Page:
Because it is unlikely that the people of Ceren were alone in their intensive cultivation of manioc, Sheets and his colleagues are now investigating chemical and microscopic botanical evidence at other Maya archaeological sites that may be indicators of manioc cultivation and processing.  
The Ceren field and the ancient village are considered the best-preserved ancient farming village in all of Latin America.

Source of Irish gold located


Now we shift across the Atlantic Ocean to Ireland, where scientists believe they have found the source of the country’s prehistoric gold.  Ireland has very high level of prehistoric gold objects especially from the early Bronze Age, which dates from 2400 to 1800 BC.  Skilled craftsmen turned out striking objects such as gold collars or lunulas, crescentic necklaces of sheet gold, named because of their resemblance to the shape of a crescent moon.

Because of the amount of gold used, scientists believed the craftsman had to have access to extensive quantities of local gold.  After 14-year study using both modern scientific equipment as well as primitive gold-mining methods, archaeologists and geologists believe they have found that source in the mountains of Mourne.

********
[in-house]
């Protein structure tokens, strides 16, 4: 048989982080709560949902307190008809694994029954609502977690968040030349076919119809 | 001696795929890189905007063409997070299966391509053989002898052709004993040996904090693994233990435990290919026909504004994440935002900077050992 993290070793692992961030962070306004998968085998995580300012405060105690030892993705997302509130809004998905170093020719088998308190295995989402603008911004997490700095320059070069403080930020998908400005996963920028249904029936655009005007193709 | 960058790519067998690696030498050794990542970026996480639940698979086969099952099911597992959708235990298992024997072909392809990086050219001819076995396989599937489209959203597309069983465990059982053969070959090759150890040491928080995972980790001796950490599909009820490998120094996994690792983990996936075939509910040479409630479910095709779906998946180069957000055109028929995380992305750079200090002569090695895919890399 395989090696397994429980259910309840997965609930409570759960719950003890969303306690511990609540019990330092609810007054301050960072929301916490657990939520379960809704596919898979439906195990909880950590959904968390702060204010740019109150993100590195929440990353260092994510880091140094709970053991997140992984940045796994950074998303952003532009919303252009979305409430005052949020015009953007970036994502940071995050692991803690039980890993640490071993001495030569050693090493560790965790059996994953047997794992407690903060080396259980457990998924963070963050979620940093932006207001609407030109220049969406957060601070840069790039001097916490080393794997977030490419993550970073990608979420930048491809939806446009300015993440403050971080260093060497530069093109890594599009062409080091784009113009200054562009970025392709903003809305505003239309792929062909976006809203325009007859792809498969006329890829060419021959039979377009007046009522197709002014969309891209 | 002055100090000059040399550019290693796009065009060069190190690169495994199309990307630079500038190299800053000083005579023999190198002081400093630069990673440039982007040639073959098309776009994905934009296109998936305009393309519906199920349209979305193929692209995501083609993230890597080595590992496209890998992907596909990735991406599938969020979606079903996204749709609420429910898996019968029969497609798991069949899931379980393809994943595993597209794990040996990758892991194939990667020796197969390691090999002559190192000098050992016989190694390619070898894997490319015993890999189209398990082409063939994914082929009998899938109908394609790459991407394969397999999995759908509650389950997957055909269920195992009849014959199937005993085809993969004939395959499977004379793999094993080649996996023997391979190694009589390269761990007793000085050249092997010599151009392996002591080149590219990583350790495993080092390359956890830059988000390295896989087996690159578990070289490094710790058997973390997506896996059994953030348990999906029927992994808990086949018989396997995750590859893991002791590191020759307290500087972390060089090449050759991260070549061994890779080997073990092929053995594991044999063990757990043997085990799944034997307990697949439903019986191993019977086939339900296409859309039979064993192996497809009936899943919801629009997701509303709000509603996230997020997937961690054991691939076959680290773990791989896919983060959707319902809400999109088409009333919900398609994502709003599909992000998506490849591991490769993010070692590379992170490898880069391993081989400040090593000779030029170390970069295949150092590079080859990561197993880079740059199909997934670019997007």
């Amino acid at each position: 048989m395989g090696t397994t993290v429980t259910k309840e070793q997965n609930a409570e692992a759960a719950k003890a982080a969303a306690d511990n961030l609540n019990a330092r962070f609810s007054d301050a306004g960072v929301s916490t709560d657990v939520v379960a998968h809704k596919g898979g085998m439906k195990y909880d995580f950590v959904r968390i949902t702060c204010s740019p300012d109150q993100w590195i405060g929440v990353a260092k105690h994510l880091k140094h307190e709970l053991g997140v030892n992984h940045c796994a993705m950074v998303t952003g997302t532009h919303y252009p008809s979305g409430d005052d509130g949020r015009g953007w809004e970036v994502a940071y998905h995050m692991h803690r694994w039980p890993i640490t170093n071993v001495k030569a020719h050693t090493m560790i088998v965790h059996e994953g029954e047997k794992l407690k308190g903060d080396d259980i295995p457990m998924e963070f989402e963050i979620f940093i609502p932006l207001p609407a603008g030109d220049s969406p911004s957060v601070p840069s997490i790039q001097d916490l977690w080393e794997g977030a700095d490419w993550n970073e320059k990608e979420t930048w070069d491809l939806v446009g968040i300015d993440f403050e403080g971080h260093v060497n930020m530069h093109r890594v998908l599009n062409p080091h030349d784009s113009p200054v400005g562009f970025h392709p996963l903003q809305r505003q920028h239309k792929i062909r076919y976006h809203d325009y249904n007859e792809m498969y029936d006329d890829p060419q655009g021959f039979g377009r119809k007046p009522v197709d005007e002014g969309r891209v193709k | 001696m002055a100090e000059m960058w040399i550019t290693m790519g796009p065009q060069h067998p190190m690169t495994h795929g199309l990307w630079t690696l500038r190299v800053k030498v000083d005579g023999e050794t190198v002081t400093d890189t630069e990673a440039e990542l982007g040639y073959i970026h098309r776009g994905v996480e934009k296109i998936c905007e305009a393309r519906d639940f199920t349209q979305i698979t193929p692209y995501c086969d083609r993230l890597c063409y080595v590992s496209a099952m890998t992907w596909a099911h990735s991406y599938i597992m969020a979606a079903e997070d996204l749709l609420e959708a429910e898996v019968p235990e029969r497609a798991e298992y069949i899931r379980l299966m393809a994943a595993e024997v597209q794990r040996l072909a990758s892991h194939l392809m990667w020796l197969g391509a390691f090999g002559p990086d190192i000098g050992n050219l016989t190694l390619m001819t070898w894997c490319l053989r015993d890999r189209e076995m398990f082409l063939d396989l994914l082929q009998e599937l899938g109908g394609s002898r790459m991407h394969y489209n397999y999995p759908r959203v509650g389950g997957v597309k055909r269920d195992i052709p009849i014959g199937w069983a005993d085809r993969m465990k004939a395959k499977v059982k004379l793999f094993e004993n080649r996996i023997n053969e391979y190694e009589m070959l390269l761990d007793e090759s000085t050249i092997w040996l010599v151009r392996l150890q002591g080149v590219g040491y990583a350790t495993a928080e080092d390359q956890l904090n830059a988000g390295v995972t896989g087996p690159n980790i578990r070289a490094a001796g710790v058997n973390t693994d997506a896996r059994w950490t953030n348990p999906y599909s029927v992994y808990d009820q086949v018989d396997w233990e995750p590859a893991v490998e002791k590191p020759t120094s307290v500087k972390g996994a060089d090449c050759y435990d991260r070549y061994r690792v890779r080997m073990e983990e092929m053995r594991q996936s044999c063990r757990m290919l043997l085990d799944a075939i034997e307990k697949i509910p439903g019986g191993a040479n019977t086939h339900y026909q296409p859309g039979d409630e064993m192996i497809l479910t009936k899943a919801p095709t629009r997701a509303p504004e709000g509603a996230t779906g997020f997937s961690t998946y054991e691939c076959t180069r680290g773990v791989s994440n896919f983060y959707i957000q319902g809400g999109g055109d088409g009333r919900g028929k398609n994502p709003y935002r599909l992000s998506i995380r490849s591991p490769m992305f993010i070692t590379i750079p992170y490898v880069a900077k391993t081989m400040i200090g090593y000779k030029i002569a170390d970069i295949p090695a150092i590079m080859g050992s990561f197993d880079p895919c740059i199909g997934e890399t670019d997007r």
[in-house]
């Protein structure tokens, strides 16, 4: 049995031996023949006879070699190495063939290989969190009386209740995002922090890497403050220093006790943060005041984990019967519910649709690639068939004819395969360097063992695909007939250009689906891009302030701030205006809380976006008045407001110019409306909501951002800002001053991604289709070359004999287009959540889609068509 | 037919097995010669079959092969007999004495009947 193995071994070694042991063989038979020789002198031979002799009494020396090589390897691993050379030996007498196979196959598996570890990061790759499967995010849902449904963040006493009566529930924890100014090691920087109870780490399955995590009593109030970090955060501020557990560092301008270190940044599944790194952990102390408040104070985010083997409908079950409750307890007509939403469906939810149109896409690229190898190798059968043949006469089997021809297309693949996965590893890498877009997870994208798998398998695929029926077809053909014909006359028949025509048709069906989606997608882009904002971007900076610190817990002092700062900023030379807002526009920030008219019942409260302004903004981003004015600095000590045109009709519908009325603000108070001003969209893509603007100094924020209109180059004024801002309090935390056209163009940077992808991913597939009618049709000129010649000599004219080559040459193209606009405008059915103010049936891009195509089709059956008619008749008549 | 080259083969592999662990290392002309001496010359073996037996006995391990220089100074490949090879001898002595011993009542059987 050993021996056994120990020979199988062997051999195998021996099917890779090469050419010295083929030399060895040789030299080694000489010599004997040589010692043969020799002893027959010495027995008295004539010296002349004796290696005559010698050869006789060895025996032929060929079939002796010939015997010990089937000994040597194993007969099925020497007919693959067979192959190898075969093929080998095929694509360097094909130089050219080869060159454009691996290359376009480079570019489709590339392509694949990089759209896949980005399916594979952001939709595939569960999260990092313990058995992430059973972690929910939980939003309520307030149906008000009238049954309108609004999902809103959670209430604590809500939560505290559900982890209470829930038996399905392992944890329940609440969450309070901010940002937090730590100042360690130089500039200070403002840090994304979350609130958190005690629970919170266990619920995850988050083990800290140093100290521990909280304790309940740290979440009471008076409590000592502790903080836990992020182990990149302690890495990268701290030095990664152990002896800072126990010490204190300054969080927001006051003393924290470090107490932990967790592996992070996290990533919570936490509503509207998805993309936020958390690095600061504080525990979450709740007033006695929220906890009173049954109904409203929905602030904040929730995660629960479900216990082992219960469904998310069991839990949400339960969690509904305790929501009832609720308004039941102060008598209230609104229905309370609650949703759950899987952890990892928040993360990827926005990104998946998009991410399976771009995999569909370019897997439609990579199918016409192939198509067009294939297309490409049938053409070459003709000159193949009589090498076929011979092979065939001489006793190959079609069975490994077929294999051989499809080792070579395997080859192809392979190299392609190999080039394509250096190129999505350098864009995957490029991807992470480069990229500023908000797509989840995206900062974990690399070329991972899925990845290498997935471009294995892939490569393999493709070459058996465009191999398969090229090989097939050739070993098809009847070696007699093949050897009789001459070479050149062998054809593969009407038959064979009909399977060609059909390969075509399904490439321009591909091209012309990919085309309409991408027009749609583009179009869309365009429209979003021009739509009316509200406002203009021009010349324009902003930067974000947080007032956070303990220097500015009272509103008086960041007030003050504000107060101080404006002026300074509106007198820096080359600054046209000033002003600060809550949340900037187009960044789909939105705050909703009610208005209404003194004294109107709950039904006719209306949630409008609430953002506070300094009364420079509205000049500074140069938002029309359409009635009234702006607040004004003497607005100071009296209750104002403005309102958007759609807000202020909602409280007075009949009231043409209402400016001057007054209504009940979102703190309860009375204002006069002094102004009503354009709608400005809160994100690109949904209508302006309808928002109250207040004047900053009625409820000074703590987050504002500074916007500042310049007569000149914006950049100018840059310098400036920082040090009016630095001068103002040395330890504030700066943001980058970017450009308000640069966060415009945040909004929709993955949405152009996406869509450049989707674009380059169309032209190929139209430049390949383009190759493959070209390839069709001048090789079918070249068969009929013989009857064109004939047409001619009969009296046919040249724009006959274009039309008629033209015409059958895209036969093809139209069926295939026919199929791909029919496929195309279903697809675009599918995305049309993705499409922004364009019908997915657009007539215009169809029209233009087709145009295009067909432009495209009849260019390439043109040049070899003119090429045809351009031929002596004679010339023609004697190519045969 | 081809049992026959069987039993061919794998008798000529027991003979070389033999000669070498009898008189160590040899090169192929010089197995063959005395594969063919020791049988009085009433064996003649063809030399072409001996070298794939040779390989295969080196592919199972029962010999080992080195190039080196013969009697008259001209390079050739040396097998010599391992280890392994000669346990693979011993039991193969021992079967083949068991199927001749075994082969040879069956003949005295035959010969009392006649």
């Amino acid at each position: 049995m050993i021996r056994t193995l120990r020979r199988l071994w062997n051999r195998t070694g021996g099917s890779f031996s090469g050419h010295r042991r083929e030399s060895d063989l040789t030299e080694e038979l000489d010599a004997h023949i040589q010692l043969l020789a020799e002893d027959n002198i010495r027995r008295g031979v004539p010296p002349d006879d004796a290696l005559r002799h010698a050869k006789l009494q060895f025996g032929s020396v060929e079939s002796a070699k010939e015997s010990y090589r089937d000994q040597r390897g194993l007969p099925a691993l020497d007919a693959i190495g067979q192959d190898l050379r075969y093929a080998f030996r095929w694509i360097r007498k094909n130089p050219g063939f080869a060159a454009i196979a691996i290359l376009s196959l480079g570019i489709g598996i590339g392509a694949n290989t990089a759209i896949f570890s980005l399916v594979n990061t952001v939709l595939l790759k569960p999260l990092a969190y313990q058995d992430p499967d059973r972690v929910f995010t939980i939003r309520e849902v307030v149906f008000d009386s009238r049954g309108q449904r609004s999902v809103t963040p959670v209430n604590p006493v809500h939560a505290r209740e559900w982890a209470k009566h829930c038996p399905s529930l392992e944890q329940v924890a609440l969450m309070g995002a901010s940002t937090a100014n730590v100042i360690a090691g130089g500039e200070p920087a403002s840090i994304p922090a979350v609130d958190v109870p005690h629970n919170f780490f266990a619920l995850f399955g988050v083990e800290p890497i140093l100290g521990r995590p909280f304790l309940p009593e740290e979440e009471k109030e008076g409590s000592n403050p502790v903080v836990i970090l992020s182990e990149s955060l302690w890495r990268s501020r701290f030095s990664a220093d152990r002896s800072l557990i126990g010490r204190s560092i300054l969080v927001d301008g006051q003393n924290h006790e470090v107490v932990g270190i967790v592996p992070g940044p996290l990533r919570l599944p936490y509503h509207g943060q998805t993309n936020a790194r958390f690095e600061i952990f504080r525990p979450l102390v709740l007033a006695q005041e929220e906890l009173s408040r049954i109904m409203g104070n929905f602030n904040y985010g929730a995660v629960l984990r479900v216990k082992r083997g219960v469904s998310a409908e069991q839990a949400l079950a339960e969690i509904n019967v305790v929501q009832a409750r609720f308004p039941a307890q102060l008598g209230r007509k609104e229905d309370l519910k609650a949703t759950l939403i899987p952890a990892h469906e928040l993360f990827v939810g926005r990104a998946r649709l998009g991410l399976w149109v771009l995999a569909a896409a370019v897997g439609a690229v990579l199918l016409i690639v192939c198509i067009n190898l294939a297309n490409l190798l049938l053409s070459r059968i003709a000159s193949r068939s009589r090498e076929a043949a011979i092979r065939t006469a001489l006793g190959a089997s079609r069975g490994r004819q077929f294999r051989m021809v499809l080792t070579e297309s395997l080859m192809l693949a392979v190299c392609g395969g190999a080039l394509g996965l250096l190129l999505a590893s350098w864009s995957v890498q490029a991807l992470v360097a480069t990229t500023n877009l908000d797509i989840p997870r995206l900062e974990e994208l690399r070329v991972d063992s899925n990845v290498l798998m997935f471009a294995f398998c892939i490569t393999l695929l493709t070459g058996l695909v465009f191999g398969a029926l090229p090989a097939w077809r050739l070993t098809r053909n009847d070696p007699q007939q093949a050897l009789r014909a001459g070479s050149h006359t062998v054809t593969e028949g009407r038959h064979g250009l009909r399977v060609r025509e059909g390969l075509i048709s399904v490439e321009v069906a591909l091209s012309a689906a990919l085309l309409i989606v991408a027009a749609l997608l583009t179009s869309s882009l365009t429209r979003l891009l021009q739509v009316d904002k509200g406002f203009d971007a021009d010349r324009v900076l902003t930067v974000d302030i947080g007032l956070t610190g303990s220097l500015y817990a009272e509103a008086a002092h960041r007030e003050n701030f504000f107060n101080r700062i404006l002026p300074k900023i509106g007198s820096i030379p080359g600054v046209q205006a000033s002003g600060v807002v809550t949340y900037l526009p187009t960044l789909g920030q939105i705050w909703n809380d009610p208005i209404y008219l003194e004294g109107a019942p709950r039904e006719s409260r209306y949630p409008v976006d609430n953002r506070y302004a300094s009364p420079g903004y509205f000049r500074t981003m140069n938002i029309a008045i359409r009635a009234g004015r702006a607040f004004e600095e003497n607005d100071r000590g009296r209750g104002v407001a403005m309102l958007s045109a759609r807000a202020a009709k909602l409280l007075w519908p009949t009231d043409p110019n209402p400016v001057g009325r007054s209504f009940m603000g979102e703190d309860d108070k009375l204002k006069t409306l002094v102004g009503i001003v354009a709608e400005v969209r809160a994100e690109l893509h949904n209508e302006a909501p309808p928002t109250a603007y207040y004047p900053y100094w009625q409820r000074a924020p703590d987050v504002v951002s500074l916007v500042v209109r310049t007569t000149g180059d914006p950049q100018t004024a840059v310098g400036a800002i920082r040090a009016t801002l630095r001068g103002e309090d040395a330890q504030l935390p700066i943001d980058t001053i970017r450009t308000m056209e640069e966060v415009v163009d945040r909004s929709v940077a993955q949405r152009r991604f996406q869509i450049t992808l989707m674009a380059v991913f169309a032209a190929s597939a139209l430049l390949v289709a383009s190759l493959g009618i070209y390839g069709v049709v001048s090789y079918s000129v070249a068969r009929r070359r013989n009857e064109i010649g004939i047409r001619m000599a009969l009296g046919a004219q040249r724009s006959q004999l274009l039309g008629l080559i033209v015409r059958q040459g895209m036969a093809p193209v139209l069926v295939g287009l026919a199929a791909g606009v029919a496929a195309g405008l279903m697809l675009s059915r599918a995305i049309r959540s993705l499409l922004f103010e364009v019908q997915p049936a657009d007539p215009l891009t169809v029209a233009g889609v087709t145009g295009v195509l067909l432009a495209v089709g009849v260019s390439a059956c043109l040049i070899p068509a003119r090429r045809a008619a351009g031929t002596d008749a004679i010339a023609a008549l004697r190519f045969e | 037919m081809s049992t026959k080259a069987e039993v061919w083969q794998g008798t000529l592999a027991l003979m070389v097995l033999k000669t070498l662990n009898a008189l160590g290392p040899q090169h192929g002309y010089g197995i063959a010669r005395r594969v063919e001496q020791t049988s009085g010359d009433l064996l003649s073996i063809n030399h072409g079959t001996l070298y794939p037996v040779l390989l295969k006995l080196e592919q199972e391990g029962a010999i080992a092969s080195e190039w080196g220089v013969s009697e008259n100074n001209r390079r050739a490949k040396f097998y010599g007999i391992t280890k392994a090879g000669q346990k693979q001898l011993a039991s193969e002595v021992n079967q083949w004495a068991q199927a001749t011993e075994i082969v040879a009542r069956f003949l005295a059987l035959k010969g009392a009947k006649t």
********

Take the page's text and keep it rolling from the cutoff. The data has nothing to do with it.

According to a report in the current edition of Archaeology Ireland, the scientists used X-ray fluorescence spectrometry to look at the silver content of prehistoric Irish gold in more than 400 objects.   At the same time, others were out panning for gold in Irish rivers, walking the mountains looking for gold in the hills and extracting gold from rocks by fire, as prehistoric people would have done.  The teams extracted gold from rocks by heating and cooling the rock, crushing it and panning the resultant sand.

Research found the average silver content of gold in the early Bronze Age ornaments was 10 per cent, which matched the profile of gold taken from the River Bann and its tributaries but not that of gold taken from other Irish sources.  The report concluded that it is able to suggest, with solid evidence, that the Irish early Bronze Age ornaments were not only made of Irish gold but probably of gold from Mourne Mountains.